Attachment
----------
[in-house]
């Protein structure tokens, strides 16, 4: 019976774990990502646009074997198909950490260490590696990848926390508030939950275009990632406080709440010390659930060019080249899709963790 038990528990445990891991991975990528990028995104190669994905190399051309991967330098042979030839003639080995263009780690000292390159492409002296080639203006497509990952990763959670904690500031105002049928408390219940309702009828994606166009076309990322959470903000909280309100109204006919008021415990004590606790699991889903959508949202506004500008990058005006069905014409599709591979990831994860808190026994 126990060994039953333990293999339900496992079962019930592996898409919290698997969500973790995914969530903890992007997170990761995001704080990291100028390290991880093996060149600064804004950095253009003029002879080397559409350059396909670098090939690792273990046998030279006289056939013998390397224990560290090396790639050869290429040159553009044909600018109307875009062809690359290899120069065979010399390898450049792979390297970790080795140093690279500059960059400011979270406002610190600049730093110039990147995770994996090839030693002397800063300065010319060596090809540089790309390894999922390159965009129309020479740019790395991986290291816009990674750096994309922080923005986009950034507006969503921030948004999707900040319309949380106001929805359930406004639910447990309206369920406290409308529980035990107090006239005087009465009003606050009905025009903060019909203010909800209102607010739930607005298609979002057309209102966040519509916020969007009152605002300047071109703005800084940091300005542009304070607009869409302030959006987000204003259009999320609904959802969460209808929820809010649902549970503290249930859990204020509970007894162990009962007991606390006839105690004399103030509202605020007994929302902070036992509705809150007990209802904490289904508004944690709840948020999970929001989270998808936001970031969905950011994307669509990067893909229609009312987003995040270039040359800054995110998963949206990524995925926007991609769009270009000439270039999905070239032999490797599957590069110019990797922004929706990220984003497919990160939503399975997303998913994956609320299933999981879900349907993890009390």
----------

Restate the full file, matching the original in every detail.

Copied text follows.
[in-house]
């Protein structure tokens, strides 16, 4: 019976774990990502646009074997198909950490260490590696990848926390508030939950275009990632406080709440010390659930060019080249899709963790 038990528990445990891991991975990528990028995104190669994905190399051309991967330098042979030839003639080995263009780690000292390159492409002296080639203006497509990952990763959670904690500031105002049928408390219940309702009828994606166009076309990322959470903000909280309100109204006919008021415990004590606790699991889903959508949202506004500008990058005006069905014409599709591979990831994860808190026994 126990060994039953333990293999339900496992079962019930592996898409919290698997969500973790995914969530903890992007997170990761995001704080990291100028390290991880093996060149600064804004950095253009003029002879080397559409350059396909670098090939690792273990046998030279006289056939013998390397224990560290090396790639050869290429040159553009044909600018109307875009062809690359290899120069065979010399390898450049792979390297970790080795140093690279500059960059400011979270406002610190600049730093110039990147995770994996090839030693002397800063300065010319060596090809540089790309390894999922390159965009129309020479740019790395991986290291816009990674750096994309922080923005986009950034507006969503921030948004999707900040319309949380106001929805359930406004639910447990309206369920406290409308529980035990107090006239005087009465009003606050009905025009903060019909203010909800209102607010739930607005298609979002057309209102966040519509916020969007009152605002300047071109703005800084940091300005542009304070607009869409302030959006987000204003259009999320609904959802969460209808929820809010649902549970503290249930859990204020509970007894162990009962007991606390006839105690004399103030509202605020007994929302902070036992509705809150007990209802904490289904508004944690709840948020999970929001989270998808936001970031969905950011994307669509990067893909229609009312987003995040270039040359800054995110998963949206990524995925926007991609769009270009000439270039999905070239032999490797599957590069110019990797922004929706990220984003497919990160939503399975997303998913994956609320299933999981879900349907993890009390």